EU, US extend talks on Airbus-Boeing subsidy row

7th December 2004, Comments 0 comments

PARIS, Dec 6 (AFP) - The United States and the European Union agreed Monday to allow more time for talks to settle a row over government help to aircraft makers Boeing and Airbus but said arbitration by the WTO remained an option.

PARIS, Dec 6 (AFP) - The United States and the European Union agreed Monday to allow more time for talks to settle a row over government help to aircraft makers Boeing and Airbus but said arbitration by the WTO remained an option.

US Trade Representative Robert Zoellick and EU counterpart Peter Mandelson announced the decision following a meeting here, two months after the parties lodged separate complaints on the civil aviation subsidy question at the Geneva-based World Trade Organisation.

The United States contends that Airbus Industrie has benefited from government subsidies that violate international trade rules. The EU for its part maintains that it is Boeing that has received illegal susbsidies in the form of big contracts from US defense and space agencies.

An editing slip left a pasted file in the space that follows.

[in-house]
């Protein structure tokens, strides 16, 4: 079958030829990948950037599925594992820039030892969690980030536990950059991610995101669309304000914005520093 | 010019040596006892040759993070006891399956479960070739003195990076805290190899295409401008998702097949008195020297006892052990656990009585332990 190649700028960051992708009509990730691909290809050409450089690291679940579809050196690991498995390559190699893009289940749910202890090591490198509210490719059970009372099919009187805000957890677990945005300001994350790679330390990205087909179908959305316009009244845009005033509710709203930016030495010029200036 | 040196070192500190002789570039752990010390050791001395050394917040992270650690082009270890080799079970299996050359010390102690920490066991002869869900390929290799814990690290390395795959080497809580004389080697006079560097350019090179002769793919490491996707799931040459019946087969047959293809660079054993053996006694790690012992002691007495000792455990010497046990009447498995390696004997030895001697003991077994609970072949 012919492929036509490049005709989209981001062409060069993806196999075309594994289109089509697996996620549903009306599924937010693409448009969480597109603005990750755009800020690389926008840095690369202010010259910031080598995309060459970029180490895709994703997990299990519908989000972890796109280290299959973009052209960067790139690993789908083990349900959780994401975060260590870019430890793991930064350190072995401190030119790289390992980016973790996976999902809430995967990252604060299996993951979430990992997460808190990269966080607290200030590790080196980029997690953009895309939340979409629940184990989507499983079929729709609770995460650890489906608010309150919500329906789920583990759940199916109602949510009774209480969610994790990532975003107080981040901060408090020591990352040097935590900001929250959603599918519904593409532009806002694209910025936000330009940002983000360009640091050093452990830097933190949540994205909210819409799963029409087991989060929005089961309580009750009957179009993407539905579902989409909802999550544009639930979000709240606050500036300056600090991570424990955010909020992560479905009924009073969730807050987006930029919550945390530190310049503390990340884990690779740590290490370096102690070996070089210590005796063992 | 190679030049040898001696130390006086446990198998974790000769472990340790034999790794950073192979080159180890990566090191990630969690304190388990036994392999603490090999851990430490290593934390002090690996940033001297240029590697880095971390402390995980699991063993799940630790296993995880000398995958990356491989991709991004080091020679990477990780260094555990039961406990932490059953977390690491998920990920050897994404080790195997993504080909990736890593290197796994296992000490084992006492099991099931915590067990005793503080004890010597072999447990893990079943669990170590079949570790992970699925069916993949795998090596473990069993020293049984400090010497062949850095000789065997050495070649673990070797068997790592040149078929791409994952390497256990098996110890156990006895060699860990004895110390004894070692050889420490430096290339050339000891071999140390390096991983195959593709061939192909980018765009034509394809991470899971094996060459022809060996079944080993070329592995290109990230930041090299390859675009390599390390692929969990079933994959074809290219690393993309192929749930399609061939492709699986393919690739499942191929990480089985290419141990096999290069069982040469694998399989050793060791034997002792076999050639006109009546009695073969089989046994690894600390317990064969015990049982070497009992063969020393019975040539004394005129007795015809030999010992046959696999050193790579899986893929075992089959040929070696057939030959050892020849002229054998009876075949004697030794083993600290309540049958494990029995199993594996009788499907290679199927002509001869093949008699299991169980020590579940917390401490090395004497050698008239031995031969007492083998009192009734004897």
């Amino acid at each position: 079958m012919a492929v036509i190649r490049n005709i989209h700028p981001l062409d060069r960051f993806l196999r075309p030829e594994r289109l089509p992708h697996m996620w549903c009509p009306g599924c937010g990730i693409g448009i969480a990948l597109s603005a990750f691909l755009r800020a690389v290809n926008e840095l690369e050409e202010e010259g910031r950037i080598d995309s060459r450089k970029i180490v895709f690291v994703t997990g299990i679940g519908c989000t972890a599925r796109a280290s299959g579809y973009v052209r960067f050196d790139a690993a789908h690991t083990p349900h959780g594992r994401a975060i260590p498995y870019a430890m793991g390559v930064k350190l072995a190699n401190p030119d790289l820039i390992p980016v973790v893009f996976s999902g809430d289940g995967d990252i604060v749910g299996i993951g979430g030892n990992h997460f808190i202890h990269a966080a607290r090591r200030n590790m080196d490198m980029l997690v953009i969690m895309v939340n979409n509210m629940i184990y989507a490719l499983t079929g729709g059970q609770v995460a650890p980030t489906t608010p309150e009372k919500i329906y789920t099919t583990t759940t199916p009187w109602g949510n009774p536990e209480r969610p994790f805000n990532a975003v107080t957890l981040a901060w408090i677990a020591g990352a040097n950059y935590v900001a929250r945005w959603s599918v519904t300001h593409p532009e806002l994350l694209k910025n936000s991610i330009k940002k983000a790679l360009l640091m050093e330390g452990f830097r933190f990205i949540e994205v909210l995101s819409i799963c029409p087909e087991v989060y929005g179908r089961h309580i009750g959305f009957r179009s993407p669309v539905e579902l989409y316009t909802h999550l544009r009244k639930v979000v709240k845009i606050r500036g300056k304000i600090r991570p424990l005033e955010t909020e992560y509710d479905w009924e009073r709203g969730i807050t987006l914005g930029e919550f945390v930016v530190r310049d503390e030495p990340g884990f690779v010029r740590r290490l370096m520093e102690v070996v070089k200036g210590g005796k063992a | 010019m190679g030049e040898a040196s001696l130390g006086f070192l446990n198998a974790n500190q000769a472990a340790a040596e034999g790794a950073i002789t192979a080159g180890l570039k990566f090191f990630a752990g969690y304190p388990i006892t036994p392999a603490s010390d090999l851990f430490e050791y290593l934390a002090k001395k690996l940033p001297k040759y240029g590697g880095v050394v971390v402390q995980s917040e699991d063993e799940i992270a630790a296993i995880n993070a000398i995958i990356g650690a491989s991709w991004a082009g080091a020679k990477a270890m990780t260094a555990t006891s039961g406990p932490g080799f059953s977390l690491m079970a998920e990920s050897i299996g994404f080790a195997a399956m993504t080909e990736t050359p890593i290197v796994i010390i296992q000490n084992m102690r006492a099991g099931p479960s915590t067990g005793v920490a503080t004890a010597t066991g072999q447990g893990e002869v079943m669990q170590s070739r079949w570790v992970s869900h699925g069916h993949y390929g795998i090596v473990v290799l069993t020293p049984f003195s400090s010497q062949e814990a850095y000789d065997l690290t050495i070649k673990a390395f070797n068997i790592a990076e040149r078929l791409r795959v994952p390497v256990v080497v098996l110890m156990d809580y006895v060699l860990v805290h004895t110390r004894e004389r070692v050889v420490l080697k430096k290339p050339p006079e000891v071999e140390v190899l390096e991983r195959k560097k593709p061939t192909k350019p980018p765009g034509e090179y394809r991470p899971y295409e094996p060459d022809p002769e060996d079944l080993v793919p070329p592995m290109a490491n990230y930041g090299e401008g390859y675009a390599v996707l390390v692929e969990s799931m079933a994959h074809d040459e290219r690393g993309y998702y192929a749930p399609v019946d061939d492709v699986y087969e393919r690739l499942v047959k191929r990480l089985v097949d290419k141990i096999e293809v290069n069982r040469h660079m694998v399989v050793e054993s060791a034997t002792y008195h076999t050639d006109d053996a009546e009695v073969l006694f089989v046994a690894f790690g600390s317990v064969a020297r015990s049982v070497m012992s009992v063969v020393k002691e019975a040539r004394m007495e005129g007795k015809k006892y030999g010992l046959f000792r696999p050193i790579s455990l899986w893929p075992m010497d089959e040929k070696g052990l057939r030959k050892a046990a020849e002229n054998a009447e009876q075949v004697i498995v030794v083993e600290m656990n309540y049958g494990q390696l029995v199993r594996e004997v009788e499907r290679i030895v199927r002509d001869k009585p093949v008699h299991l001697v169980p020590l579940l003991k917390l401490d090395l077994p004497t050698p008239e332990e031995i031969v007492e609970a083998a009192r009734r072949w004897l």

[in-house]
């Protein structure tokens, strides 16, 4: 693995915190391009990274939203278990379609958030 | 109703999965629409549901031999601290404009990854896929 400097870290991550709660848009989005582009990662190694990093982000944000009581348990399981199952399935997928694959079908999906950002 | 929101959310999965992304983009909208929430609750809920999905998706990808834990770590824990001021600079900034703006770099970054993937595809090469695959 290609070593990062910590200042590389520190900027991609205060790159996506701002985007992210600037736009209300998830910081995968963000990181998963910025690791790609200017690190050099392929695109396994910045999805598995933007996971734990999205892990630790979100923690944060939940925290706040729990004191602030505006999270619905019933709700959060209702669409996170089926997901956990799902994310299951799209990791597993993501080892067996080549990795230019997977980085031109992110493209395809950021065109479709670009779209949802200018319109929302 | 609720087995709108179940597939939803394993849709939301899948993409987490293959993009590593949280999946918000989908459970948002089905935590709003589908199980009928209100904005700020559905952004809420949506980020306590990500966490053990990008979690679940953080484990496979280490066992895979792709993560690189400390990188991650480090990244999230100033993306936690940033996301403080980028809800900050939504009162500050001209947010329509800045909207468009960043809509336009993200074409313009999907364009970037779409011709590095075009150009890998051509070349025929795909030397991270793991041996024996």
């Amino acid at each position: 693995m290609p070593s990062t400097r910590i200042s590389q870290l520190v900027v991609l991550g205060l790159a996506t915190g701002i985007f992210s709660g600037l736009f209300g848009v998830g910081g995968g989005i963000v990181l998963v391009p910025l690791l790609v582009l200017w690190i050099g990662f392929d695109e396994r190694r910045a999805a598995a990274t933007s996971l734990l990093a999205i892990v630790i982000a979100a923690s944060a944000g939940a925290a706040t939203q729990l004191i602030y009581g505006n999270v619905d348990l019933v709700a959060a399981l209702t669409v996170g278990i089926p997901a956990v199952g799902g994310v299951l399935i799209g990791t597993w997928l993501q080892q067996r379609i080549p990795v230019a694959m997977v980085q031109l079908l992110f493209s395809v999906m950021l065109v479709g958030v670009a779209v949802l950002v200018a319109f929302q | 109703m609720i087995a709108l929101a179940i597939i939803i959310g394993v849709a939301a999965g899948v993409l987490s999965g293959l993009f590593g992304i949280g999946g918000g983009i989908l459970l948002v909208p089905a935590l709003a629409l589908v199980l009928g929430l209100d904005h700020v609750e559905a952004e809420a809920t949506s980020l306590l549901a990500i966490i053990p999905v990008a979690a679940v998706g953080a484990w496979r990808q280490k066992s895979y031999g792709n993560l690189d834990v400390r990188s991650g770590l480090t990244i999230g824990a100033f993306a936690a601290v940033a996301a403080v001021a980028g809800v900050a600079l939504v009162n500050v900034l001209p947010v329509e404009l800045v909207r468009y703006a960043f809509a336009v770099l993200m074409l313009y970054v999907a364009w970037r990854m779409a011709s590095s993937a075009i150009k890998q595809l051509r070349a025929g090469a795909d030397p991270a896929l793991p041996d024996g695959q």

US and EU officials had to decide by Monday whether to ask the WTO to name a panel to resolve the dispute or to carry on with discussions among themselves.

Mandelson said the two sides would continue talking over the next few weeks while retaining the option of WTO litigation.

"If we are going to avoid litigation in pursuit of the cases that both of us have now entered, we are going to have to have some pretty serious discussions about the alternative to that litigation," he told reporters.

"I am ... interested in seeing how we can resolve our differences through a proper set of negotiations.

"If it is not possible to do that, then the option to proceed with both (EU and US) cases exists. That option has not been excluded," he added.

Sepaking after his first meeting with Mandelson, the newly named EU trade czar, Zoellick agreed that "litigation is an option" and said the Bush Administration was well prepared for such an approach.

The two officials said their talks also dealt with the current round of multilateral trade liberalisation negotiations launched in November 2001 in the Qatari capital Doha and which have foundered ever since.

Mandelson said that on the issue of advancing the Doha round, the parties were determined to make headway. Zoellick added that he hoped 2005 would be a constructive year for the Doha initiative.

On the Boeing-Airbus controversy, a US official last week said the United States would delay a request for the formation of WTO dispute settlement panel to allow Mandelson time to review the matter.

"We will not be making a request to establish a WTO panel before the end of the year," the official told AFP.

"No one should doubt our resolve to press ahead with this case, (but) we want to give the new commissioner time to review the issues."

© AFP

Subject: French News

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